“When a suspicious lesion shows up in the lungs on a CT scan, the first thing your doctor wants to know is whether it’s cancerous. A specialist will pass a long, thin bronchoscope into your airway in the hope of grabbing a few cells of the growth so they can be examined under a microscope.
“But some of these lesions or nodules are deep in the small branches of the lungs, out of reach of the bronchoscope, which is about the diameter of a pen. Other times, the results are inconclusive. That has left only two ways to determine whether the abnormality is cancerous: inserting a needle through the chest wall and into the tumor, or surgically opening a patient’s chest to find it (and remove it if necessary).
“The first procedure carries a 15 percent risk of collapsing a lung (pneumothorax), as well as infection. The second is serious surgery that requires general anesthesia and results in the loss of lung tissue. Both are in-patient procedures that carry the cost and other risks of hospitalizations. In about a third of the surgeries, the growth turns out to be benign, meaning the surgery was unnecessary.
“Women with lymph node-positive breast cancer who demonstrate complete nodal response by axillary ultrasound after neoadjuvant chemotherapy may be able to avoid axillary dissection, according to study results.
“ ‘Our goal here is really to try to get away from, “Every patient with breast cancer needs these drugs and this amount of chemotherapy and surgery,” and instead to personalize surgical treatment based on how the patient responds to chemotherapy,’ Judy Boughey, MD, chair of the division of surgery research at Mayo Clinic in Rochester, Minnesota, said in a press release.
“The American College of Surgeons Oncology Group (ACOSOG) Z1071 trial included 687 patients with T0-4, N1-2, M0 primary invasive breast cancer. All patients completed neoadjuvant chemotherapy, underwent sentinel lymph node surgery and axillary dissection, and had axillary ultrasound images available for review.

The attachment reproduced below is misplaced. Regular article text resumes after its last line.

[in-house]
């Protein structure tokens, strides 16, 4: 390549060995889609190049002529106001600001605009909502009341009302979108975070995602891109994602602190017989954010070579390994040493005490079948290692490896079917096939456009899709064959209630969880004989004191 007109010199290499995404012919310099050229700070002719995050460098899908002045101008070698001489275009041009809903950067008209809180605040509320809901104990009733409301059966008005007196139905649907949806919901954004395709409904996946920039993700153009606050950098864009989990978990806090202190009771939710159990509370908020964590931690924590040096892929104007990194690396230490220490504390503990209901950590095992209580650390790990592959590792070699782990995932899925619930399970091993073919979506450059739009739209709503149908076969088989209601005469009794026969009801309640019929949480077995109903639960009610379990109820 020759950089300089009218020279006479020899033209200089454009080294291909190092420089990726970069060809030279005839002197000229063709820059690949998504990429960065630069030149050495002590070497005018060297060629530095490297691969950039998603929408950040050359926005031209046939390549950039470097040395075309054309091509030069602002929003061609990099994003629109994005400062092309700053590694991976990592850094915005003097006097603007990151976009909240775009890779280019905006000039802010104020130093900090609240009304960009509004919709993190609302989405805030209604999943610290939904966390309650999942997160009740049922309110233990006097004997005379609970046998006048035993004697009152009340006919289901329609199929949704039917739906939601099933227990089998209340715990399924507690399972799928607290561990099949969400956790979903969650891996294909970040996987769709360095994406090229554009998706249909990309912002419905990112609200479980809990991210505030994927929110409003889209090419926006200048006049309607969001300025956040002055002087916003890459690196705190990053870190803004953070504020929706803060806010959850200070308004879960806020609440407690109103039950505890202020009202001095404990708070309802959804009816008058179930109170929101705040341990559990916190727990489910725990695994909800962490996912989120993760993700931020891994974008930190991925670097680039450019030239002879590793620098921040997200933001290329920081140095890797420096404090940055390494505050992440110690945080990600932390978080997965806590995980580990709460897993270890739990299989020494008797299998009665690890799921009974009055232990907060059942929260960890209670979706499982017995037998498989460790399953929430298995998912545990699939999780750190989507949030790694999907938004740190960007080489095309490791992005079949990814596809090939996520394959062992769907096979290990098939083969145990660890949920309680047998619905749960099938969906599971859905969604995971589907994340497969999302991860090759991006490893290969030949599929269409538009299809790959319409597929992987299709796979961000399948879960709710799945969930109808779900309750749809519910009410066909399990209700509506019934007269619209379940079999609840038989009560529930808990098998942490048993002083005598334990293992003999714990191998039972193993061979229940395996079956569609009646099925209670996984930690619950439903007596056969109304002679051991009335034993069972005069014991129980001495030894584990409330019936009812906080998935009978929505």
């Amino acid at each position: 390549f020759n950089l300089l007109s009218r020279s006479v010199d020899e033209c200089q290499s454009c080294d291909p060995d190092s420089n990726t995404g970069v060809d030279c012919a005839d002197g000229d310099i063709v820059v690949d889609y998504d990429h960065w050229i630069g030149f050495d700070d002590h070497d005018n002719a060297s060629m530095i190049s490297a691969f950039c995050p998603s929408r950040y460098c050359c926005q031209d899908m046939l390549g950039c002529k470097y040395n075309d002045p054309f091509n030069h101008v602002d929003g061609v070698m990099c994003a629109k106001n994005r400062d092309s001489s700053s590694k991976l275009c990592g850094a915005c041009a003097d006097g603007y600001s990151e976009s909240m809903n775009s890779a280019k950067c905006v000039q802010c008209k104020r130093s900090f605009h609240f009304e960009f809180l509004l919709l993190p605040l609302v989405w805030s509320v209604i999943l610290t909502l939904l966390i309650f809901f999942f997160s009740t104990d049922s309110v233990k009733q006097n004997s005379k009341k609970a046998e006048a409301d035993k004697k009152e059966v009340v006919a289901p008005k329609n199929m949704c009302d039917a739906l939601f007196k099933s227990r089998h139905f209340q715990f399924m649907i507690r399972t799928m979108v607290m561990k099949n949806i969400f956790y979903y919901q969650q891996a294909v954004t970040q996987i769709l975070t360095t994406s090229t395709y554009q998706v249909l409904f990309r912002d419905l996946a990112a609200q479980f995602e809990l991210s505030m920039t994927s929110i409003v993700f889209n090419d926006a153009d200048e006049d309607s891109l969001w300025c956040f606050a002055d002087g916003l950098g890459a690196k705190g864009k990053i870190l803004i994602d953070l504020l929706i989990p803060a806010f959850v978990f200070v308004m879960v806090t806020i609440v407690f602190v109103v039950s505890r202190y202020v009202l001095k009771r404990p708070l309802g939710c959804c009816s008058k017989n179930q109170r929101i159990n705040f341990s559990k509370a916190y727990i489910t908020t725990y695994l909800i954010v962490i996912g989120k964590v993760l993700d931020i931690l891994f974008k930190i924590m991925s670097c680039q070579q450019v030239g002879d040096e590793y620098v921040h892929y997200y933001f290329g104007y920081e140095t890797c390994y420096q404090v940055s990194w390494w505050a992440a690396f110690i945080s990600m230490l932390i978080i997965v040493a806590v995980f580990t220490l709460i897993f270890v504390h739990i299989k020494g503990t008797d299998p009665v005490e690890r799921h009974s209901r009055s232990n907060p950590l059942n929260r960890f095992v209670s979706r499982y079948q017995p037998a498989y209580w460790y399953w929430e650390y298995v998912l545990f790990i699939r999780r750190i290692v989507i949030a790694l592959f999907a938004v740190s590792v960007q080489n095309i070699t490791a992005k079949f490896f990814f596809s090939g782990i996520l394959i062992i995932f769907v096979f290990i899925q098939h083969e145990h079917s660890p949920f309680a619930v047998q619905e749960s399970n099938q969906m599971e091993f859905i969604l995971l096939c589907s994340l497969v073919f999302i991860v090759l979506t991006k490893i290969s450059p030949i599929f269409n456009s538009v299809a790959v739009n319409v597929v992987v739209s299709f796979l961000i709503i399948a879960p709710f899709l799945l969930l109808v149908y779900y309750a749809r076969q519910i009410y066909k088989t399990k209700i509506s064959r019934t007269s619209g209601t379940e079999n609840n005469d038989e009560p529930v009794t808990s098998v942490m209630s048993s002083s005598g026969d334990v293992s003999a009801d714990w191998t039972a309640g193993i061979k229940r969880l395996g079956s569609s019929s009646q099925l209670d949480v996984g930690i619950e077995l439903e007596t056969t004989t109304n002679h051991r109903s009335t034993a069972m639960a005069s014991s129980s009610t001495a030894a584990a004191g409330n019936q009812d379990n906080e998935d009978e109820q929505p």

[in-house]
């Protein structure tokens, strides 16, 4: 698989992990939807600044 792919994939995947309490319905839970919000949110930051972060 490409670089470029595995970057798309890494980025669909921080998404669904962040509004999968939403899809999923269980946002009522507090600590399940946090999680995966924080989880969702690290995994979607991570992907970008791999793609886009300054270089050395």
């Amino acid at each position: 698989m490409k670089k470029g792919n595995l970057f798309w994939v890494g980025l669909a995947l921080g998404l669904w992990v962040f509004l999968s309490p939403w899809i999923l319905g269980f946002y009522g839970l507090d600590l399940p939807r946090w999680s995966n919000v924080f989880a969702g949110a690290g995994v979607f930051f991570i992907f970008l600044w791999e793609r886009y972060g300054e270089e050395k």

“Previously published results indicated a 12.6% false-negative rate for sentinel lymph node surgery after neoadjuvant chemotherapy for patients who presented with node-positive disease and had two or more sentinel lymph nodes identified and removed. This false-negative rate exceeded the predetermined acceptable rate of 10%. The result suggested patient selection or technique must be improved prior to widespread adoption of sentinel lymph node surgery in this setting, according to study background…
“ ‘That’s one of the really nice things about giving chemotherapy up front,’ Boughey said. ‘It allows us to be less invasive with surgery, both in terms of breast surgery and lymph node surgery, and to tailor treatment based on response to chemotherapy.’ “
The gist: Radiotherapy after breast-conserving surgery to remove the tumor may give long-term benefits to women with ductal carcinoma in situ (DCIS). In a clinical trial, researchers followed the patients for 20 years after their treatment. Patients who had gotten radiotherapy after surgery were less likely to have their cancer come back later in the same breast.
“The 20-year follow-up of the Swedish randomized SweDCIS trial, reported by Wärnberg et al in the Journal of Clinical Oncology, shows a continued benefit of radiotherapy after breast-conserving surgery for ductal carcinoma in situ (DCIS) in preventing ipsilateral disease. A nonsignificant increase in contralateral breast disease was observed in the radiotherapy group…
“The investigators concluded: ‘Use of adjuvant radiotherapy is supported by 20-year follow-up. Modest protection against invasive recurrences and a possible increase in contralateral cancers still call for a need to find groups of patients for whom radiotherapy could be avoided or mastectomy with breast reconstruction is indicated.’ “